Doug Barnard Jr.

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Druie Douglas Barnard Jr.
DougBarnardJr.jpg
Member of the U.S. House of Representatives
from Georgia's 10th district
In office
January 3, 1977 – January 3, 1993
Preceded by Robert Grier Stephens Jr.
Succeeded by Don Johnson Jr.
Personal details
Born (1922-03-20) March 20, 1922 (age 95)
Augusta, Georgia
Political party Democratic
Spouse(s) Naomi Holt "Nopi" Bernard
Profession Attorney, banker
Military service
Service/branch  United States Army
Years of service 1943 – 1945
Battles/wars World War II

Druie Douglas Barnard Jr. (born March 20, 1922) was a United States congressman from Georgia.

Biography[edit]

Barnard attended the Richmond County public schools and graduated from the Academy of Richmond County (Augusta, Georgia) in 1939. He attended Augusta College from 1939 to 1940, then graduated in 1943 with an A.B. from Mercer University in Macon. He served in the United States Army during World War II from 1943 to 1945,[1] then returned to Georgia and earned an LL.B. from the Walter F. George School of Law at Mercer University in 1948.

From 1948 to 1962, Barnard engaged in the banking profession, primarily at the Georgia Railroad Bank, a former local Augusta banking institution. He was executive secretary to Georgia Governor Carl Sanders from 1963 to 1966, and a board member of the Georgia State Department of Transportation from 1966 to 1976. He is a Democrat.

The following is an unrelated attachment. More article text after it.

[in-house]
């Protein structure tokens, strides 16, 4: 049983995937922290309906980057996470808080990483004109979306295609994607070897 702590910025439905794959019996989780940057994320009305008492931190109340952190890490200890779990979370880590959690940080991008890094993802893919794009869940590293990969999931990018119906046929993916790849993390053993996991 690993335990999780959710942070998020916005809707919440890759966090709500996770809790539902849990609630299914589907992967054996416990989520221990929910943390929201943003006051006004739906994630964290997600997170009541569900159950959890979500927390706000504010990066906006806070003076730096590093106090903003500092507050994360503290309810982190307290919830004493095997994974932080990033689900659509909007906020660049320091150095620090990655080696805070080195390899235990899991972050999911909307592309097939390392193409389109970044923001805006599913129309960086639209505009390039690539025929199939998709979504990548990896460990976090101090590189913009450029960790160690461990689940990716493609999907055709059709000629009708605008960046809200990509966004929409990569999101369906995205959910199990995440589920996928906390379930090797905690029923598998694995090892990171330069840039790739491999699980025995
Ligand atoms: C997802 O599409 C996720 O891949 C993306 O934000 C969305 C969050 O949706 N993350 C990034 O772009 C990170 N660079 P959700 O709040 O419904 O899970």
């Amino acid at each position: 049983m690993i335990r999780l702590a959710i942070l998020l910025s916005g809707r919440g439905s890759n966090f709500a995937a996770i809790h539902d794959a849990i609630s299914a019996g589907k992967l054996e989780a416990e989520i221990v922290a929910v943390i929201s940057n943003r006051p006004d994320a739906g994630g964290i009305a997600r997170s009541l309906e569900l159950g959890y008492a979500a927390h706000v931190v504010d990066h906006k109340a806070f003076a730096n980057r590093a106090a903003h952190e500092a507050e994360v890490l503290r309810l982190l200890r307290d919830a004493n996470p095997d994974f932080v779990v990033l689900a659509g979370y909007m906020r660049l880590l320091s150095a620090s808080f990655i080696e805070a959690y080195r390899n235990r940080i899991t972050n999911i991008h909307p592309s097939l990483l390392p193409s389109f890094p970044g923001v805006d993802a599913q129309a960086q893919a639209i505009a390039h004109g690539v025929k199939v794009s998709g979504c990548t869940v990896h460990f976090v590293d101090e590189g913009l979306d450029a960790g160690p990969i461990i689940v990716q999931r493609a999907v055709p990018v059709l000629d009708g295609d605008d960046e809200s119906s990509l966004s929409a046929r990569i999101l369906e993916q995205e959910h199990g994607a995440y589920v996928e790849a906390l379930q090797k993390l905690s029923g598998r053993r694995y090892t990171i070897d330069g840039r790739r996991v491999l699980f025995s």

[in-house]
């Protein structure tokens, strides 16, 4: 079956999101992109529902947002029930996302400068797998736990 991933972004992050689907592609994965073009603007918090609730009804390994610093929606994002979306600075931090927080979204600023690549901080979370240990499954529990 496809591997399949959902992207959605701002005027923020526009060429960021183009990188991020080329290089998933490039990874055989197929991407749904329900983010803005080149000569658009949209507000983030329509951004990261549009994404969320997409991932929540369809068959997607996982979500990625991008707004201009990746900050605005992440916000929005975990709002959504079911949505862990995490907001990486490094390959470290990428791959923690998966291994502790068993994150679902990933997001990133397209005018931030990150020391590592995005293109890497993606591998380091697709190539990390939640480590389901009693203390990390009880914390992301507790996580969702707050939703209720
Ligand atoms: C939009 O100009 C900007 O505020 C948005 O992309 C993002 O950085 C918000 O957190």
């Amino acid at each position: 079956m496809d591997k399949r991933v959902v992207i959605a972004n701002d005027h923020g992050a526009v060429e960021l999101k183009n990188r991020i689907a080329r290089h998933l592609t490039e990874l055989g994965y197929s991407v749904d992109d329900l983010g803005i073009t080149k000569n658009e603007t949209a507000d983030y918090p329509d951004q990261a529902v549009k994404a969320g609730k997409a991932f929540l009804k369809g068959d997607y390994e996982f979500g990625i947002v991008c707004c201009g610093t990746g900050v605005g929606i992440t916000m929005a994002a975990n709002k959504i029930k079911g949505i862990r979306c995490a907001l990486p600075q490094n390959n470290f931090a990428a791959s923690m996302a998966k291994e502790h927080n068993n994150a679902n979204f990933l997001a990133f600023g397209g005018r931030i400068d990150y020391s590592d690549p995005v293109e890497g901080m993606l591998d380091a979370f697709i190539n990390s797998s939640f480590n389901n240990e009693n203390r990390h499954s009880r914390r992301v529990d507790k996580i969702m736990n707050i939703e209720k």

Barnard was a delegate to the Georgia State Democratic convention in 1962 and a delegate to the 1964 Democratic National Convention. He served in the United States House of Representatives from 1977 to 1993. In 1979, he addressed a crowd gathered to watch the unveiling of the Georgia Guidestones, which were in his district.[2] He has two daughters, one son, and 7 grandchildren.

Doug Barnard is an active member of First Baptist Church in Augusta. He was married to Naomi Holt "Nopi" Bernard, a poet.

Legacy[edit]

Georgia State Route 56 Spur, in Augusta, was named in his honor as the Doug Barnard Parkway.

See also[edit]

References[edit]

  1. ^ Michael Barone and Grant Ujifusa (1991). The Almanac of American Politics 1992. Washington, D.C.: National Journal. pp. 324–325. ISBN 0-89234-051-7. 
  2. ^ "American Stonehenge". 

External links[edit]

United States House of Representatives
Preceded by
Robert Grier Stephens Jr.
Member of the U.S. House of Representatives
from Georgia's 10th congressional district

January 3, 1977 – January 3, 1993
Succeeded by
Don Johnson Jr.